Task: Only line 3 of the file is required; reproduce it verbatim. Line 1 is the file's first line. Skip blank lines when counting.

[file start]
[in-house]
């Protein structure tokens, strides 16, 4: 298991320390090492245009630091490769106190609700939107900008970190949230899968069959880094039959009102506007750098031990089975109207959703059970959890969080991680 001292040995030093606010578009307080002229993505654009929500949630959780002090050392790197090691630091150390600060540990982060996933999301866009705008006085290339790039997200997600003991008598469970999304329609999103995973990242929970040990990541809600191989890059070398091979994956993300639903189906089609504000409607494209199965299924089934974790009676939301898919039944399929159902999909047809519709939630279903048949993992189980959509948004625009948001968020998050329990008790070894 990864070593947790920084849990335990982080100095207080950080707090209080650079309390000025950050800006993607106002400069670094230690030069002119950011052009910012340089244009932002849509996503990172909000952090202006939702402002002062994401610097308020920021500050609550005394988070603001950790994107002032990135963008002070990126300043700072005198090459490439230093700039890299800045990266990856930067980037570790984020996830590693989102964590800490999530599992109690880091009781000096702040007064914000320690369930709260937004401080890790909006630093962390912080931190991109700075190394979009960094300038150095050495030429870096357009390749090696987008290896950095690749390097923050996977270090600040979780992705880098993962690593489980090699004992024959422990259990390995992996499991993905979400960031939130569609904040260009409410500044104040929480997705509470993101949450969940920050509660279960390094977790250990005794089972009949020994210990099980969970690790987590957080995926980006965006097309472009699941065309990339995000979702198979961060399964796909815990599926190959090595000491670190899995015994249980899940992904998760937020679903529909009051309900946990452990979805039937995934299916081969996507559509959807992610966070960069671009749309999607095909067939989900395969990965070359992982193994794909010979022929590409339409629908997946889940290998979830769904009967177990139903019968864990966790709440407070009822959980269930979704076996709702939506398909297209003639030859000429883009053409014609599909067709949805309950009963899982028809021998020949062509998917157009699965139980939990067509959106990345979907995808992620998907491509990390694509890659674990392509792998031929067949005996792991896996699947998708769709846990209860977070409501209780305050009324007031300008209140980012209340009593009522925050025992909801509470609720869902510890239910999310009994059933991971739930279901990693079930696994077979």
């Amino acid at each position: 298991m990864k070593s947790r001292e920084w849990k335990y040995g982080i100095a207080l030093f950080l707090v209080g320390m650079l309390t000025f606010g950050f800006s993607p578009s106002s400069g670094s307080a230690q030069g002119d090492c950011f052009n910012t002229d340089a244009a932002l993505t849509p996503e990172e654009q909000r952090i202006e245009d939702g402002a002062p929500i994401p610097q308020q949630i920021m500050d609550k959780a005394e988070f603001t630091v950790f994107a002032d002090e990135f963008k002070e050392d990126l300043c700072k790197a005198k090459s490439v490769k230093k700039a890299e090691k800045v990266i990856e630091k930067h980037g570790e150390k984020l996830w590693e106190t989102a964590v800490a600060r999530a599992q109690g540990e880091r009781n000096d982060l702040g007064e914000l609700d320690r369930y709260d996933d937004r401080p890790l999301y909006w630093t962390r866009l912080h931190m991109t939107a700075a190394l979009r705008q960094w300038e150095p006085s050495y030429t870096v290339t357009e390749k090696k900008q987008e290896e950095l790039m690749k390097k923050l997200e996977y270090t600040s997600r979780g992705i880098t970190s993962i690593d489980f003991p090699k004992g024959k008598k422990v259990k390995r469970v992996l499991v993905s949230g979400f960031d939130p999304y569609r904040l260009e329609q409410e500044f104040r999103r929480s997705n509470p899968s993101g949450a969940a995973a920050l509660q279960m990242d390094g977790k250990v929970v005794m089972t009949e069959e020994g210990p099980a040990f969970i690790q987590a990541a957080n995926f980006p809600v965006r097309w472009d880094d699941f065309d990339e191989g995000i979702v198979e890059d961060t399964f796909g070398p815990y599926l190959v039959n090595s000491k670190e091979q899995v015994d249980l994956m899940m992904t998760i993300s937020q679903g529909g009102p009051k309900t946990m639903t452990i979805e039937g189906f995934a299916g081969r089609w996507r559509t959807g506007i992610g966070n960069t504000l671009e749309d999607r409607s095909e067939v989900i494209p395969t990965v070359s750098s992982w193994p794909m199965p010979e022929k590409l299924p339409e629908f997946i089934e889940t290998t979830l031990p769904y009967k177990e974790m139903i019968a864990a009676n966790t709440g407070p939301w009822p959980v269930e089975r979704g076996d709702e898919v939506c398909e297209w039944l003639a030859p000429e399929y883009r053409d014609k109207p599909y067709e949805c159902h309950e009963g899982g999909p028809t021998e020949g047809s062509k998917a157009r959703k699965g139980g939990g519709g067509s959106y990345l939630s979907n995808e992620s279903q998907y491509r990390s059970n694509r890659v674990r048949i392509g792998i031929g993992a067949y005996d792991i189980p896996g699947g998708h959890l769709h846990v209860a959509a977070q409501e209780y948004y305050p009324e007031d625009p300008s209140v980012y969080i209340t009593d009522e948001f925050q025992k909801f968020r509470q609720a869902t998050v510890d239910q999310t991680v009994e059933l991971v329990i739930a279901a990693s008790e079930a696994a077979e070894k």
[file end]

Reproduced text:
């Amino acid at each position: 298991m990864k070593s947790r001292e920084w849990k335990y040995g982080i100095a207080l030093f950080l707090v209080g320390m650079l309390t000025f606010g950050f800006s993607p578009s106002s400069g670094s307080a230690q030069g002119d090492c950011f052009n910012t002229d340089a244009a932002l993505t849509p996503e990172e654009q909000r952090i202006e245009d939702g402002a002062p929500i994401p610097q308020q949630i920021m500050d609550k959780a005394e988070f603001t630091v950790f994107a002032d002090e990135f963008k002070e050392d990126l300043c700072k790197a005198k090459s490439v490769k230093k700039a890299e090691k800045v990266i990856e630091k930067h980037g570790e150390k984020l996830w590693e106190t989102a964590v800490a600060r999530a599992q109690g540990e880091r009781n000096d982060l702040g007064e914000l609700d320690r369930y709260d996933d937004r401080p890790l999301y909006w630093t962390r866009l912080h931190m991109t939107a700075a190394l979009r705008q960094w300038e150095p006085s050495y030429t870096v290339t357009e390749k090696k900008q987008e290896e950095l790039m690749k390097k923050l997200e996977y270090t600040s997600r979780g992705i880098t970190s993962i690593d489980f003991p090699k004992g024959k008598k422990v259990k390995r469970v992996l499991v993905s949230g979400f960031d939130p999304y569609r904040l260009e329609q409410e500044f104040r999103r929480s997705n509470p899968s993101g949450a969940a995973a920050l509660q279960m990242d390094g977790k250990v929970v005794m089972t009949e069959e020994g210990p099980a040990f969970i690790q987590a990541a957080n995926f980006p809600v965006r097309w472009d880094d699941f065309d990339e191989g995000i979702v198979e890059d961060t399964f796909g070398p815990y599926l190959v039959n090595s000491k670190e091979q899995v015994d249980l994956m899940m992904t998760i993300s937020q679903g529909g009102p009051k309900t946990m639903t452990i979805e039937g189906f995934a299916g081969r089609w996507r559509t959807g506007i992610g966070n960069t504000l671009e749309d999607r409607s095909e067939v989900i494209p395969t990965v070359s750098s992982w193994p794909m199965p010979e022929k590409l299924p339409e629908f997946i089934e889940t290998t979830l031990p769904y009967k177990e974790m139903i019968a864990a009676n966790t709440g407070p939301w009822p959980v269930e089975r979704g076996d709702e898919v939506c398909e297209w039944l003639a030859p000429e399929y883009r053409d014609k109207p599909y067709e949805c159902h309950e009963g899982g999909p028809t021998e020949g047809s062509k998917a157009r959703k699965g139980g939990g519709g067509s959106y990345l939630s979907n995808e992620s279903q998907y491509r990390s059970n694509r890659v674990r048949i392509g792998i031929g993992a067949y005996d792991i189980p896996g699947g998708h959890l769709h846990v209860a959509a977070q409501e209780y948004y305050p009324e007031d625009p300008s209140v980012y969080i209340t009593d009522e948001f925050q025992k909801f968020r509470q609720a869902t998050v510890d239910q999310t991680v009994e059933l991971v329990i739930a279901a990693s008790e079930a696994a077979e070894k």